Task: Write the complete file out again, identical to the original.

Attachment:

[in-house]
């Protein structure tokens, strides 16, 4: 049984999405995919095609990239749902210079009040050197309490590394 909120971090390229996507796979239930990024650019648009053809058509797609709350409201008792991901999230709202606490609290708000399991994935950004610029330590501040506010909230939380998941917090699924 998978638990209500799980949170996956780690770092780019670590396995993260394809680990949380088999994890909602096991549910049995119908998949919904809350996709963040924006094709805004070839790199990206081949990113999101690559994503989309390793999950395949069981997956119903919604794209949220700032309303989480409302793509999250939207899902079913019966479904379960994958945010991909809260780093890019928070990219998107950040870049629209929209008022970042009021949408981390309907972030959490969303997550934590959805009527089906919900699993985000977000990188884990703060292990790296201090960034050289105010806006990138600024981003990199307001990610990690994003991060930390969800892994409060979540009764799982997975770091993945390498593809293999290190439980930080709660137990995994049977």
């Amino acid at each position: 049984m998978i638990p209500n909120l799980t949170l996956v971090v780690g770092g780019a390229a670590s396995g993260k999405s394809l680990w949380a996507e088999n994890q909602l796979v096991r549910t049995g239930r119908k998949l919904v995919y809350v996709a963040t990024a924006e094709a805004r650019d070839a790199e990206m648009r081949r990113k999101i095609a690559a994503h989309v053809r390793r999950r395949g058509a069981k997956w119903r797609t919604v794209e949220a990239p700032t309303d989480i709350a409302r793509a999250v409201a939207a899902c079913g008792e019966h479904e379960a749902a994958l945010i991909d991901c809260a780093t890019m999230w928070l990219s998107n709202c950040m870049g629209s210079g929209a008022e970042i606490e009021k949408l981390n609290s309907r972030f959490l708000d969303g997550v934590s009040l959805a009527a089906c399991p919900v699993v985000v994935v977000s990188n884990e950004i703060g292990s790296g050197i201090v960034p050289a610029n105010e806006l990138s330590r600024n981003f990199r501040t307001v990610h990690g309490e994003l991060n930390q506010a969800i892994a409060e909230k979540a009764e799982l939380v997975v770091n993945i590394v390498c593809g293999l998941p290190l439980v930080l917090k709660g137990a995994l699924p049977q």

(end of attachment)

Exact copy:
[in-house]
């Protein structure tokens, strides 16, 4: 049984999405995919095609990239749902210079009040050197309490590394 909120971090390229996507796979239930990024650019648009053809058509797609709350409201008792991901999230709202606490609290708000399991994935950004610029330590501040506010909230939380998941917090699924 998978638990209500799980949170996956780690770092780019670590396995993260394809680990949380088999994890909602096991549910049995119908998949919904809350996709963040924006094709805004070839790199990206081949990113999101690559994503989309390793999950395949069981997956119903919604794209949220700032309303989480409302793509999250939207899902079913019966479904379960994958945010991909809260780093890019928070990219998107950040870049629209929209008022970042009021949408981390309907972030959490969303997550934590959805009527089906919900699993985000977000990188884990703060292990790296201090960034050289105010806006990138600024981003990199307001990610990690994003991060930390969800892994409060979540009764799982997975770091993945390498593809293999290190439980930080709660137990995994049977």
């Amino acid at each position: 049984m998978i638990p209500n909120l799980t949170l996956v971090v780690g770092g780019a390229a670590s396995g993260k999405s394809l680990w949380a996507e088999n994890q909602l796979v096991r549910t049995g239930r119908k998949l919904v995919y809350v996709a963040t990024a924006e094709a805004r650019d070839a790199e990206m648009r081949r990113k999101i095609a690559a994503h989309v053809r390793r999950r395949g058509a069981k997956w119903r797609t919604v794209e949220a990239p700032t309303d989480i709350a409302r793509a999250v409201a939207a899902c079913g008792e019966h479904e379960a749902a994958l945010i991909d991901c809260a780093t890019m999230w928070l990219s998107n709202c950040m870049g629209s210079g929209a008022e970042i606490e009021k949408l981390n609290s309907r972030f959490l708000d969303g997550v934590s009040l959805a009527a089906c399991p919900v699993v985000v994935v977000s990188n884990e950004i703060g292990s790296g050197i201090v960034p050289a610029n105010e806006l990138s330590r600024n981003f990199r501040t307001v990610h990690g309490e994003l991060n930390q506010a969800i892994a409060e909230k979540a009764e799982l939380v997975v770091n993945i590394v390498c593809g293999l998941p290190l439980v930080l917090k709660g137990a995994l699924p049977q």